(V = vertical format, H = horizontal    * = example card included)

Series 3406
Mr. Squeers and a New Pupil – V
David Copperfield and Little Bn’ly – V
David Copperfield and the Friendly Waiter – V
David Copperfield and Uriah Heep – V
David Copperfield with Barkis on the road to Yarmouth – V
David Copperfield and Mr. Micawber – V

Series 3407
Little Nell and her Grandfather – V
Oliver Twist and Mr. Bumble – V
Sam Weller and his Father – V
Mr. Pickwick in the Pound – V
How Scrooge kept Christmas Day – V
Mr. Pickwick addresses the Club – V

Series 9852
*Mr. Pickwick Slides – V
Mr. Peggotty and Little Em’ly – V
Mr. Micawber Makes Punch – V
Bob Cratchit’s Christmas Dinner – V
Oliver Twist Asks for More – V
Trotty Veck and His Daughter Meg – V


“Damages, gentlemen — heavy damages” – V
“Wot I like in that ‘ere style of writin” – V
“Mr. Tupman, we are abserved!” – V
“He would not deny” – V
“I never met with anything so awful” – V
Mr. Pickwick was struck motionless – V

“Here he is!” – V
In one instant the mottled-faced gentleman – H
“Eh?” said Jingle – H
At this point of his discourse – V
The horse … drew Mr. Winkle – V
There was a fine gentle wind – V

“What a world of gammon and spinnage it is”- V
“You are the Mr. Murdstone” – V
All was over in a moment – V
“Just draw me a glass” – V
*”I’ll drink it, if you like” – V
Walking so proudly – V

“My aunt sitting on a quantity of luggage” – H
“I was aware of a strange presence” – H
“Now, welcome poverty!” – H
“It was Mr. Micawber, with his eyeglass” – H
*”You don’t feel like me” – H
“There was another thing I could have wished” H

Miss Betsy looking round the room – V
“Well, sir, if you can make out” – H
I could speak no more – H
Masr, Davy, he said in a low
The best wish I could give
She was singing in a low tone

Series 6050 – DOMBEY AND SON
Her overcharged young heart – V
Captain Cuttie was labouring – V
“O, Cap’en Cuttie, Cap’en Cuttie” – V
Paul had the honour of being taken – V
Coming full into the sphere – V
“My name’s Jack Bunsby” – V

Series 6051 – BLEAK HOUSE
Prince Turveydrop . . . never rested – H
“My son!” said Mr. Turveydrop – H
*”I’ve always been a-moving” – V
The young man of the name of Guppy – H
Here you see me utterly incapable” -V
“We have here among us” – H

“Consider Kate!” cried Nicholas – V
“It’s our custom’, sometimes, to tell” – V
She was forced into a kneeling posture
“False. Oh dem! Now my soul” – V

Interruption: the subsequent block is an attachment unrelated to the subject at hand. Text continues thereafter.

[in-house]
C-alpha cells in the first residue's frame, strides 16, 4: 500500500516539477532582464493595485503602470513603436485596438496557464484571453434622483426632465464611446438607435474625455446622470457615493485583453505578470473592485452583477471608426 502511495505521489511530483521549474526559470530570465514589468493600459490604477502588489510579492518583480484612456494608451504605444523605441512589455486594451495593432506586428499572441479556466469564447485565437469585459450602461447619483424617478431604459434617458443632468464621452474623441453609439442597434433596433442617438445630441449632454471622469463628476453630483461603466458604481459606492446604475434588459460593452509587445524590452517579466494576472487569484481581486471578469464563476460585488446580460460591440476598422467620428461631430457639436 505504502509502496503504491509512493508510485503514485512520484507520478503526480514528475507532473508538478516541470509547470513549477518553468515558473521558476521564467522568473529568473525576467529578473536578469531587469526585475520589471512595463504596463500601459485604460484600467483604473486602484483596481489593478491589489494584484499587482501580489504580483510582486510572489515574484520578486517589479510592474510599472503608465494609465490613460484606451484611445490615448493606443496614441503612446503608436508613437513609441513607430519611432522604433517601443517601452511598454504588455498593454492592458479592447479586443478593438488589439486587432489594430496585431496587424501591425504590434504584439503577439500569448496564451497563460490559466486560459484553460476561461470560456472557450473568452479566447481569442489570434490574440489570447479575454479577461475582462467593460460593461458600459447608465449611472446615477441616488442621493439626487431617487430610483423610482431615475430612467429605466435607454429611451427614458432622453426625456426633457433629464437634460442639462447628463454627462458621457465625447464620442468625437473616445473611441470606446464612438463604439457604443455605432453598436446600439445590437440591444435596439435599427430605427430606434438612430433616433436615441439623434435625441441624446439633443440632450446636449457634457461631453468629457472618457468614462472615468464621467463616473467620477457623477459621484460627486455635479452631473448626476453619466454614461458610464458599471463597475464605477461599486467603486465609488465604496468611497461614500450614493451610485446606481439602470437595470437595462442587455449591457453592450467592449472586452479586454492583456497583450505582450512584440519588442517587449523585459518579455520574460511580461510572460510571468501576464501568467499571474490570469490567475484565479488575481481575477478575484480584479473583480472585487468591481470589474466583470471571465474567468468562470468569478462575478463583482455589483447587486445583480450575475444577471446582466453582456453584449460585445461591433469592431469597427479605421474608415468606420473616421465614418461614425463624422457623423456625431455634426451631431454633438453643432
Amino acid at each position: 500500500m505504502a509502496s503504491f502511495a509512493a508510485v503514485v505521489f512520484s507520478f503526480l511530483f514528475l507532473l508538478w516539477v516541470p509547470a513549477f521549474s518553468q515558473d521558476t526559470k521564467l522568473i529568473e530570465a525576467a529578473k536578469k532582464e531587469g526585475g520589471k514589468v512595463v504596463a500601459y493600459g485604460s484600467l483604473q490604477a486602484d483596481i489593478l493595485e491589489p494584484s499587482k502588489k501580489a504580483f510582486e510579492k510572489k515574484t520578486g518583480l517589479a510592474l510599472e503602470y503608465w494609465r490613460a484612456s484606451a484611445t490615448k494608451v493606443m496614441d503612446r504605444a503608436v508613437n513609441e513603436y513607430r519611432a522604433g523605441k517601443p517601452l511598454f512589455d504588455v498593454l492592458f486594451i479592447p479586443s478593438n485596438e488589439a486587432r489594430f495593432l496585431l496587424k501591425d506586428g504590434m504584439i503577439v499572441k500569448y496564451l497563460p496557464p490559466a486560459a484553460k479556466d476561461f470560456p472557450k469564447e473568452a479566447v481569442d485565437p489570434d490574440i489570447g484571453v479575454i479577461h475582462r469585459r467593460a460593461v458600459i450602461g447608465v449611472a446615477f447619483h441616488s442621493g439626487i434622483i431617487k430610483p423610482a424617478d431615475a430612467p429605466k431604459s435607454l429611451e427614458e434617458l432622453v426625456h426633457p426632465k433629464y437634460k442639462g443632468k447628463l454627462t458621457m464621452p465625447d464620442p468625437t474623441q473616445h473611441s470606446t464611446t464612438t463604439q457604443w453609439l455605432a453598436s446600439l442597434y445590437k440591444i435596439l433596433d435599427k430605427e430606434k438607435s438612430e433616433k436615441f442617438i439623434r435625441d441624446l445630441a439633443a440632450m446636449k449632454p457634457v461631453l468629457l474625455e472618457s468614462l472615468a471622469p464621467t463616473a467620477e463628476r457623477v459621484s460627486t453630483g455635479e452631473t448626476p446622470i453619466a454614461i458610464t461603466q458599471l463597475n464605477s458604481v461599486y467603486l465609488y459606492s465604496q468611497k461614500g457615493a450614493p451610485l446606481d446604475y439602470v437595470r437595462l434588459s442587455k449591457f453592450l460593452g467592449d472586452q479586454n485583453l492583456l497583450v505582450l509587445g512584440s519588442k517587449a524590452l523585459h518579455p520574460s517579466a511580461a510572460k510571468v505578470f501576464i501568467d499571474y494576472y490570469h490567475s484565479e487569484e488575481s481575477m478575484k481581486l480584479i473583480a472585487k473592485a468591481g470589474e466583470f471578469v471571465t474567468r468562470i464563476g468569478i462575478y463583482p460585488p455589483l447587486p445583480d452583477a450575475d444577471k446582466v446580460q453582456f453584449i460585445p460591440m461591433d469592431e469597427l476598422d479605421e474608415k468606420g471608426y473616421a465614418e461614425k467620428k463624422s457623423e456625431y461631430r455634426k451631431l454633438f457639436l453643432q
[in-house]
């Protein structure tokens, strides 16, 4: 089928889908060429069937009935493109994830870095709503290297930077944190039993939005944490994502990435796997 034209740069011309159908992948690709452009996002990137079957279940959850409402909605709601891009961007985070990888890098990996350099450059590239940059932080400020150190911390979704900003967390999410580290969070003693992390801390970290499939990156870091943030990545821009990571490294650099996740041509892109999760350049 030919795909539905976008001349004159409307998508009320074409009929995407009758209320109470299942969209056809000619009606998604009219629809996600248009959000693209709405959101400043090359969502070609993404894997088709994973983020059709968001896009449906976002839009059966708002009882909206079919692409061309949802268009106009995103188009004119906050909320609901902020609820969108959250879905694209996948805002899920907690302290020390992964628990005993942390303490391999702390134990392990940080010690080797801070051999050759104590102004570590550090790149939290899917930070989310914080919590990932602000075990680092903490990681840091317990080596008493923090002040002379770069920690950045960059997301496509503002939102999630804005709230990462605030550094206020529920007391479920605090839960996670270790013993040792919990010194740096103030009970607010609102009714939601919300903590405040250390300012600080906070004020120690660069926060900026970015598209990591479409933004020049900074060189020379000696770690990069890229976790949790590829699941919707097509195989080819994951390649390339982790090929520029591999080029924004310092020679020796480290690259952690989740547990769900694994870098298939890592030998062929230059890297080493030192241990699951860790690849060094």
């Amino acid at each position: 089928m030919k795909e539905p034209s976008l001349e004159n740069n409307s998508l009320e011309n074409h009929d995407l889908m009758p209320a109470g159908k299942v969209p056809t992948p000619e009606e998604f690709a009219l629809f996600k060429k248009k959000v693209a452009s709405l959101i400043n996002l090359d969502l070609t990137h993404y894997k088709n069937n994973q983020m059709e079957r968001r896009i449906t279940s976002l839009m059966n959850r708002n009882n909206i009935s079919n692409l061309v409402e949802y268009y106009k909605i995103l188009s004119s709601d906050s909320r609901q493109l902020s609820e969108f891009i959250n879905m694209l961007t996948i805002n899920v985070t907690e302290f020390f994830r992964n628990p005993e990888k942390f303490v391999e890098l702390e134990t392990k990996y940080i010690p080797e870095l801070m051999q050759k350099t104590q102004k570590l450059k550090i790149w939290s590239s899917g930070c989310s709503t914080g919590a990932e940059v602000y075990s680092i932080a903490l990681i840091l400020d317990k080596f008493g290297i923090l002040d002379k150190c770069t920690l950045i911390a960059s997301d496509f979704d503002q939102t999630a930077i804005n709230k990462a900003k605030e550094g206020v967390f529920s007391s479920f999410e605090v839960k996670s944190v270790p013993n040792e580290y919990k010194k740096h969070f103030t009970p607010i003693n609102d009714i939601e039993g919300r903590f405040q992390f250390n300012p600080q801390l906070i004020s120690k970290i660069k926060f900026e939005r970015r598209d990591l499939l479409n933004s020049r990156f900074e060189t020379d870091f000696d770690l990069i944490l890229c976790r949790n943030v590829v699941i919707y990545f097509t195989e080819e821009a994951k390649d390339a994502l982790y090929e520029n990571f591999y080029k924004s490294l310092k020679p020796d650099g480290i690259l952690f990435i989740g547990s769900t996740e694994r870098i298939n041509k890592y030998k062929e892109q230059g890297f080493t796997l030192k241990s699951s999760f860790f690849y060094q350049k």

Concentrating into that one moment – V

Such a busy little woman – V
“Oh! confound your honour” – V
“You may bestride my senseless corse,
“Why, he’s gone,” cried Tom – V
“Betsey,” said Mrs. Gamp – V
One glance at the resolute face – V

“I have completed my arrangements” – V
*And even while the guard – V
“Occasionally we had the presumption” – V
Mr. Jonas produced a dirty pack – H
“I’m a coming out strong at last” – V
No intrusion, Mr. Pinch

Series 7059 – LITTLE DORRITT
She sat so long – V
*”Such beds there is” – V
“Affery, my woman” – H
Mrs. Plormish’s father was
None of your eyes at me
You are very obedient

Series 7060 – DOMBEY AND SON
*As his sister hid behind nurse – V
The cat, Paul, and Mrs. Pipchin – V
“Just another!” said Mr. Toots – V
The expatriated native – V
“All you’ve got to do” – V
Florence sat down at night – V


Series 1163
Chas. Dickens House, Gadshill – H
Charles Dickens’ Study, Gadshill – H
The “Little Inn,” Canterbury – V
Dotheboys Hall – H
Maidstone – H
The Old Curiosity Shop – V

Series 1164
Mr. Pickwick’s Adventure – H
Gateway, Lincoln’s Inn – V
The “Leather Bottle,” Cobham – V “
The Bull” Inn, Rochester – V
*Staircase, Bull Inn, Rochester – H
Courtyard, “Bull” Inn, Rochester – V

Series 1350
Oliver Twist Arrives in London – V
Bleak House, Broadstairs – H
Marsh Lock, Henley – H
Aylesford – V
Rochester from Strood Pier – H
The White Hart, Hook, Surrey – H

Series 6271
“The Restoration House,” Rochester – H
Eastgate House, Rochester – H
Rochester Castle. The Keep – H
Rochester Castle. The Interior – V
West Door, Rochester Cathedral – V
Cobham Hall, Kent – V

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I remember reading Dombey and Son for a college English course over forty years ago.

I have gingerly stepped into the Tuck collecting world now and then but it’s so vast that it’s hard to know where to begin or what to look for. This is a great article. For a moment, I was wondering why there wasn’t the obligatory shout-out to TuckDB but of course it was written well before any such thing existed, or could even have been imagined!

What quaint sets of wonderful cards! I haven’t read Dickens for such a long time. It seems almost like a different language to puzzle our. Thanks for the pictorial education too.